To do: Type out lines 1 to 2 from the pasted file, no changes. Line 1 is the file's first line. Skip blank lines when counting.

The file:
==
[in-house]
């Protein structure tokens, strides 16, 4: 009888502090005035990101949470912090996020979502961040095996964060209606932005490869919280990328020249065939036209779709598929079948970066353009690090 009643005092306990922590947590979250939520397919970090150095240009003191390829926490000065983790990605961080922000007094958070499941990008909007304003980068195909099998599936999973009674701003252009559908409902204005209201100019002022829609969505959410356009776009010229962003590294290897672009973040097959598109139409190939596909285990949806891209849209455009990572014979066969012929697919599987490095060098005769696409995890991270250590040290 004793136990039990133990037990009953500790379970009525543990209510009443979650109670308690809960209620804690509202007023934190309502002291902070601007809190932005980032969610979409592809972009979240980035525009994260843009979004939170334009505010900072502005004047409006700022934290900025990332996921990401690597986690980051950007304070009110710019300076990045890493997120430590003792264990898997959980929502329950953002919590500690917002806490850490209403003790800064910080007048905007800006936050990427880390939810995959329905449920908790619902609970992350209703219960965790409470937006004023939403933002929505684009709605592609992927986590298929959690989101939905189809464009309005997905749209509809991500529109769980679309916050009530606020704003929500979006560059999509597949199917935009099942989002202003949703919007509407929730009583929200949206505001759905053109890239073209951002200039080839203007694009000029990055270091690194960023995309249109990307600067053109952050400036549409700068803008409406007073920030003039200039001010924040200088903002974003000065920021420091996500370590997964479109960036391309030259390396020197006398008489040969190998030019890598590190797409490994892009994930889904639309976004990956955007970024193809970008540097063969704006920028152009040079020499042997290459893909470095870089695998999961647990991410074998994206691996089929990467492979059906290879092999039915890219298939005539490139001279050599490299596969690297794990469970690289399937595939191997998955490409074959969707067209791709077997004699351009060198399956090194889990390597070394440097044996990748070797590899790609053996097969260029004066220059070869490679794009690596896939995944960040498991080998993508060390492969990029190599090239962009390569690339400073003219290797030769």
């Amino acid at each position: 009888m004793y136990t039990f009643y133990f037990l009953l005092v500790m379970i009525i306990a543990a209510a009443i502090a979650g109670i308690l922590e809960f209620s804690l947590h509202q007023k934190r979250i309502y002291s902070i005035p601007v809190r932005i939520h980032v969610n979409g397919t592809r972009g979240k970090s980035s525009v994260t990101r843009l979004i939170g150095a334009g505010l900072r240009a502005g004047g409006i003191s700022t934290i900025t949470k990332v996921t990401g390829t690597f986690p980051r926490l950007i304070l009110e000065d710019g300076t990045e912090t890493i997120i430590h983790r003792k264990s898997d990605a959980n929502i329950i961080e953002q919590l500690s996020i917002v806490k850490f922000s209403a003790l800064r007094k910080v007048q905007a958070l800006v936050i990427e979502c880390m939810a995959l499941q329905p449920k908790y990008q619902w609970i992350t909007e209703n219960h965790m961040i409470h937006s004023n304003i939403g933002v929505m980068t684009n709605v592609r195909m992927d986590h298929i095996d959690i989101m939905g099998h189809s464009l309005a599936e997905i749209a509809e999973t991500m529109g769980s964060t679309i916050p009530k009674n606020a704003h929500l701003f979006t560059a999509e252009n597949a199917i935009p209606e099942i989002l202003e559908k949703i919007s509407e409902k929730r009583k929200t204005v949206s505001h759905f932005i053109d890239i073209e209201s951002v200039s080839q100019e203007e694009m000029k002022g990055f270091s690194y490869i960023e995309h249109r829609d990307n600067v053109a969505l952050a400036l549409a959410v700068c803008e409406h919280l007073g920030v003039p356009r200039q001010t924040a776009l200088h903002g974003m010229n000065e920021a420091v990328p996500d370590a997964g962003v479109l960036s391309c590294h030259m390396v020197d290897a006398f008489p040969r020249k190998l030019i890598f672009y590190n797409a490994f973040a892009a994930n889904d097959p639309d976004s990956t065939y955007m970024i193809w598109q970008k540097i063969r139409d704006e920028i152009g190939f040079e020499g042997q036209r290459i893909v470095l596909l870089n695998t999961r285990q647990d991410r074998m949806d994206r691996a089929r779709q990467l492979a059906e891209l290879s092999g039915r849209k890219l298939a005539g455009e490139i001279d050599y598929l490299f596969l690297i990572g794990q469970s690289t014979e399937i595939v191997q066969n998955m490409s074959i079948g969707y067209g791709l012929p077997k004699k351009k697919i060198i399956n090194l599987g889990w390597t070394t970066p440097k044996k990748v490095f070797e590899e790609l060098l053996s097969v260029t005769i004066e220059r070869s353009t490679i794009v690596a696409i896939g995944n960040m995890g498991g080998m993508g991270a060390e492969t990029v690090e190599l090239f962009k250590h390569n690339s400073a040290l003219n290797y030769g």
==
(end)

[in-house]
């Protein structure tokens, strides 16, 4: 009888502090005035990101949470912090996020979502961040095996964060209606932005490869919280990328020249065939036209779709598929079948970066353009690090 009643005092306990922590947590979250939520397919970090150095240009003191390829926490000065983790990605961080922000007094958070499941990008909007304003980068195909099998599936999973009674701003252009559908409902204005209201100019002022829609969505959410356009776009010229962003590294290897672009973040097959598109139409190939596909285990949806891209849209455009990572014979066969012929697919599987490095060098005769696409995890991270250590040290 004793136990039990133990037990009953500790379970009525543990209510009443979650109670308690809960209620804690509202007023934190309502002291902070601007809190932005980032969610979409592809972009979240980035525009994260843009979004939170334009505010900072502005004047409006700022934290900025990332996921990401690597986690980051950007304070009110710019300076990045890493997120430590003792264990898997959980929502329950953002919590500690917002806490850490209403003790800064910080007048905007800006936050990427880390939810995959329905449920908790619902609970992350209703219960965790409470937006004023939403933002929505684009709605592609992927986590298929959690989101939905189809464009309005997905749209509809991500529109769980679309916050009530606020704003929500979006560059999509597949199917935009099942989002202003949703919007509407929730009583929200949206505001759905053109890239073209951002200039080839203007694009000029990055270091690194960023995309249109990307600067053109952050400036549409700068803008409406007073920030003039200039001010924040200088903002974003000065920021420091996500370590997964479109960036391309030259390396020197006398008489040969190998030019890598590190797409490994892009994930889904639309976004990956955007970024193809970008540097063969704006920028152009040079020499042997290459893909470095870089695998999961647990991410074998994206691996089929990467492979059906290879092999039915890219298939005539490139001279050599490299596969690297794990469970690289399937595939191997998955490409074959969707067209791709077997004699351009060198399956090194889990390597070394440097044996990748070797590899790609053996097969260029004066220059070869490679794009690596896939995944960040498991080998993508060390492969990029190599090239962009390569690339400073003219290797030769």